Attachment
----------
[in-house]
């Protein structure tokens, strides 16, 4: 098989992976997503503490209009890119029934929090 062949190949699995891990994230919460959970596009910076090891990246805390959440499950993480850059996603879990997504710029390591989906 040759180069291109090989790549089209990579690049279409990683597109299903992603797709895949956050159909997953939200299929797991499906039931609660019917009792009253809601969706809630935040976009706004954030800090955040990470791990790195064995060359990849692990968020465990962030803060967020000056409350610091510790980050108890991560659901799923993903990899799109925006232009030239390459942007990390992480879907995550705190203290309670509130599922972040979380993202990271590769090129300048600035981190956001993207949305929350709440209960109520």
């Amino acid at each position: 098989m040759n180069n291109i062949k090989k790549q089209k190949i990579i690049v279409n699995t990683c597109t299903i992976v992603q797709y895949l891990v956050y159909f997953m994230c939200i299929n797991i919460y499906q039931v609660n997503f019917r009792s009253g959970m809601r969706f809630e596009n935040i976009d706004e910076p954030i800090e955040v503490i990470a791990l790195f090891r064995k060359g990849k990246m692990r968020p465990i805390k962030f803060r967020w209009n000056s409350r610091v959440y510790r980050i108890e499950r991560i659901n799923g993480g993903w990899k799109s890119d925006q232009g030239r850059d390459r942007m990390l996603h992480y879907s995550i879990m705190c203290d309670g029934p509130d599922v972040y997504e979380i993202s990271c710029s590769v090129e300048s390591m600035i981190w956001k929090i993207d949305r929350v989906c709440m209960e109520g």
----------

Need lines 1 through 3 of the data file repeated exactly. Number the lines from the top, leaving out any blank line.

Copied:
[in-house]
């Protein structure tokens, strides 16, 4: 098989992976997503503490209009890119029934929090 062949190949699995891990994230919460959970596009910076090891990246805390959440499950993480850059996603879990997504710029390591989906 040759180069291109090989790549089209990579690049279409990683597109299903992603797709895949956050159909997953939200299929797991499906039931609660019917009792009253809601969706809630935040976009706004954030800090955040990470791990790195064995060359990849692990968020465990962030803060967020000056409350610091510790980050108890991560659901799923993903990899799109925006232009030239390459942007990390992480879907995550705190203290309670509130599922972040979380993202990271590769090129300048600035981190956001993207949305929350709440209960109520």
């Amino acid at each position: 098989m040759n180069n291109i062949k090989k790549q089209k190949i990579i690049v279409n699995t990683c597109t299903i992976v992603q797709y895949l891990v956050y159909f997953m994230c939200i299929n797991i919460y499906q039931v609660n997503f019917r009792s009253g959970m809601r969706f809630e596009n935040i976009d706004e910076p954030i800090e955040v503490i990470a791990l790195f090891r064995k060359g990849k990246m692990r968020p465990i805390k962030f803060r967020w209009n000056s409350r610091v959440y510790r980050i108890e499950r991560i659901n799923g993480g993903w990899k799109s890119d925006q232009g030239r850059d390459r942007m990390l996603h992480y879907s995550i879990m705190c203290d309670g029934p509130d599922v972040y997504e979380i993202s990271c710029s590769v090129e300048s390591m600035i981190w956001k929090i993207d949305r929350v989906c709440m209960e109520g």